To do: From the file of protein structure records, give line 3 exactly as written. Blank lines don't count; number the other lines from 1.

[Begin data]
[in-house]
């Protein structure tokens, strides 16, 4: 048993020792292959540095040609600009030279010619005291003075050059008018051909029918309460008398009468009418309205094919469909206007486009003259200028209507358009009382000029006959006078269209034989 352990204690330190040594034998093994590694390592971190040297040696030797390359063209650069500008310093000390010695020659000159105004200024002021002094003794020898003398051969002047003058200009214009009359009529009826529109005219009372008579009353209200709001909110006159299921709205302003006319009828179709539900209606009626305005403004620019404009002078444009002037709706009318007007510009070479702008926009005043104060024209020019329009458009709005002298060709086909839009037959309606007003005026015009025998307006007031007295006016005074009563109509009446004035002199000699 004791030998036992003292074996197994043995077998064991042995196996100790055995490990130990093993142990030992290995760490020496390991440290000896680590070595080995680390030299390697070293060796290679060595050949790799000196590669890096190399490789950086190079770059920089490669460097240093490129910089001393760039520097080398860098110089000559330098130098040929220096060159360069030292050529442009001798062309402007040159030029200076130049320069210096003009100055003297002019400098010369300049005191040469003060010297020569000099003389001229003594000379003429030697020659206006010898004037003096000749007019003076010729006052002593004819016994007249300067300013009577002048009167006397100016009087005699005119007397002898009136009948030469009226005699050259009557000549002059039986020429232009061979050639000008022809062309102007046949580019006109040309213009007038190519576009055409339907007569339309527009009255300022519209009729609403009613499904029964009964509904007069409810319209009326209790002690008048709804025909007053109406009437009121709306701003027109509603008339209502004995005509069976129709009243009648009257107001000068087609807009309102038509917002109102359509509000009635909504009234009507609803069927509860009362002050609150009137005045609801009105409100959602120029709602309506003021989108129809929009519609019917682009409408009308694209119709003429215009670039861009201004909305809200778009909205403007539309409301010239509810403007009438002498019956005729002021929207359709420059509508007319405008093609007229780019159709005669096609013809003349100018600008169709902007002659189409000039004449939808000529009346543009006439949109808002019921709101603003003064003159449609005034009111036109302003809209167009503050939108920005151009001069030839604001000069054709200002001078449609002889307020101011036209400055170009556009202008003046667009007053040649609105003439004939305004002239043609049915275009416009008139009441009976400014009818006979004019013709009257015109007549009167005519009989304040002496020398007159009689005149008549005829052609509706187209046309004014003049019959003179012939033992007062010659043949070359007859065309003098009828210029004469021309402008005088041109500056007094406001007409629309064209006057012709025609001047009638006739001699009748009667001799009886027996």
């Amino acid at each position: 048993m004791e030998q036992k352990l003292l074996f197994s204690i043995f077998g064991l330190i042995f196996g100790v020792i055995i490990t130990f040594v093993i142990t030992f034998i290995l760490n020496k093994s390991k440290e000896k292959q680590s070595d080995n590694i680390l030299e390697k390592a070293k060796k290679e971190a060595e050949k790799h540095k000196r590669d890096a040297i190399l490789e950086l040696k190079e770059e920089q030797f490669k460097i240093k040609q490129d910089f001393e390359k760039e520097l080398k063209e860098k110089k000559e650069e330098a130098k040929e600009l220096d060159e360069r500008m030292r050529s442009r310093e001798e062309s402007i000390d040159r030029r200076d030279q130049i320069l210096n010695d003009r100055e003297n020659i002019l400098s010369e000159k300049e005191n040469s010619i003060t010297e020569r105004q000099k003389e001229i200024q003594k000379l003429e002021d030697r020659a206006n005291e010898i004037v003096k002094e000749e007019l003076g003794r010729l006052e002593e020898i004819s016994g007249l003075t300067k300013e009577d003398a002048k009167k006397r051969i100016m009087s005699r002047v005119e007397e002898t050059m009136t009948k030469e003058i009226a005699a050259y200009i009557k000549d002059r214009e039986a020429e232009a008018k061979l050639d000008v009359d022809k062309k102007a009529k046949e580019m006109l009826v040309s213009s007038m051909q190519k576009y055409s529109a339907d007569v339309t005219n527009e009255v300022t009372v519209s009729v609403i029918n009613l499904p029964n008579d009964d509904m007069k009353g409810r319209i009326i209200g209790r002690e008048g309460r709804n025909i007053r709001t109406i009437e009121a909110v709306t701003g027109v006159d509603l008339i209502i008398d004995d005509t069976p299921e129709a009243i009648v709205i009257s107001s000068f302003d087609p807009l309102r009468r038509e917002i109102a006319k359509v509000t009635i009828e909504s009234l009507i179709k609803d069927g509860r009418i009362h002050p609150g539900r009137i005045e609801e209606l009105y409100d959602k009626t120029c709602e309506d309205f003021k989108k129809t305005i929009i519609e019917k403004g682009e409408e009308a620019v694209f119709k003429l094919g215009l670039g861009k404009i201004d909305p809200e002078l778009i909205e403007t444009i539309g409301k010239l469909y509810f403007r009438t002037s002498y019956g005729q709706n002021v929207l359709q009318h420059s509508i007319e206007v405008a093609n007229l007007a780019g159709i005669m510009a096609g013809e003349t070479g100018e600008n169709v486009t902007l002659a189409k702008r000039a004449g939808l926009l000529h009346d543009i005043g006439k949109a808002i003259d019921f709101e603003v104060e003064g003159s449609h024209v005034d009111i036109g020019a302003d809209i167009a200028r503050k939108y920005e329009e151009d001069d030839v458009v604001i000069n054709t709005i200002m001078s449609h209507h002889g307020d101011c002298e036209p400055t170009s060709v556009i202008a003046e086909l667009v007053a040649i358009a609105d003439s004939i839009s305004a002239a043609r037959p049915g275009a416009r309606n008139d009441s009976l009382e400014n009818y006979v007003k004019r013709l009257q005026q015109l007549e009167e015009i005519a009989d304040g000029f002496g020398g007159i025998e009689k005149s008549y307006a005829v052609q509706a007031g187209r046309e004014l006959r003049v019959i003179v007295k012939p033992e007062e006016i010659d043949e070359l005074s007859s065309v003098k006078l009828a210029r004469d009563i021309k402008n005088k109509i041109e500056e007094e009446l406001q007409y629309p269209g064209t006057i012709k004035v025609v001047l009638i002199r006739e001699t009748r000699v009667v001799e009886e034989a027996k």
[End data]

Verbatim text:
């Amino acid at each position: 048993m004791e030998q036992k352990l003292l074996f197994s204690i043995f077998g064991l330190i042995f196996g100790v020792i055995i490990t130990f040594v093993i142990t030992f034998i290995l760490n020496k093994s390991k440290e000896k292959q680590s070595d080995n590694i680390l030299e390697k390592a070293k060796k290679e971190a060595e050949k790799h540095k000196r590669d890096a040297i190399l490789e950086l040696k190079e770059e920089q030797f490669k460097i240093k040609q490129d910089f001393e390359k760039e520097l080398k063209e860098k110089k000559e650069e330098a130098k040929e600009l220096d060159e360069r500008m030292r050529s442009r310093e001798e062309s402007i000390d040159r030029r200076d030279q130049i320069l210096n010695d003009r100055e003297n020659i002019l400098s010369e000159k300049e005191n040469s010619i003060t010297e020569r105004q000099k003389e001229i200024q003594k000379l003429e002021d030697r020659a206006n005291e010898i004037v003096k002094e000749e007019l003076g003794r010729l006052e002593e020898i004819s016994g007249l003075t300067k300013e009577d003398a002048k009167k006397r051969i100016m009087s005699r002047v005119e007397e002898t050059m009136t009948k030469e003058i009226a005699a050259y200009i009557k000549d002059r214009e039986a020429e232009a008018k061979l050639d000008v009359d022809k062309k102007a009529k046949e580019m006109l009826v040309s213009s007038m051909q190519k576009y055409s529109a339907d007569v339309t005219n527009e009255v300022t009372v519209s009729v609403i029918n009613l499904p029964n008579d009964d509904m007069k009353g409810r319209i009326i209200g209790r002690e008048g309460r709804n025909i007053r709001t109406i009437e009121a909110v709306t701003g027109v006159d509603l008339i209502i008398d004995d005509t069976p299921e129709a009243i009648v709205i009257s107001s000068f302003d087609p807009l309102r009468r038509e917002i109102a006319k359509v509000t009635i009828e909504s009234l009507i179709k609803d069927g509860r009418i009362h002050p609150g539900r009137i005045e609801e209606l009105y409100d959602k009626t120029c709602e309506d309205f003021k989108k129809t305005i929009i519609e019917k403004g682009e409408e009308a620019v694209f119709k003429l094919g215009l670039g861009k404009i201004d909305p809200e002078l778009i909205e403007t444009i539309g409301k010239l469909y509810f403007r009438t002037s002498y019956g005729q709706n002021v929207l359709q009318h420059s509508i007319e206007v405008a093609n007229l007007a780019g159709i005669m510009a096609g013809e003349t070479g100018e600008n169709v486009t902007l002659a189409k702008r000039a004449g939808l926009l000529h009346d543009i005043g006439k949109a808002i003259d019921f709101e603003v104060e003064g003159s449609h024209v005034d009111i036109g020019a302003d809209i167009a200028r503050k939108y920005e329009e151009d001069d030839v458009v604001i000069n054709t709005i200002m001078s449609h209507h002889g307020d101011c002298e036209p400055t170009s060709v556009i202008a003046e086909l667009v007053a040649i358009a609105d003439s004939i839009s305004a002239a043609r037959p049915g275009a416009r309606n008139d009441s009976l009382e400014n009818y006979v007003k004019r013709l009257q005026q015109l007549e009167e015009i005519a009989d304040g000029f002496g020398g007159i025998e009689k005149s008549y307006a005829v052609q509706a007031g187209r046309e004014l006959r003049v019959i003179v007295k012939p033992e007062e006016i010659d043949e070359l005074s007859s065309v003098k006078l009828a210029r004469d009563i021309k402008n005088k109509i041109e500056e007094e009446l406001q007409y629309p269209g064209t006057i012709k004035v025609v001047l009638i002199r006739e001699t009748r000699v009667v001799e009886e034989a027996k």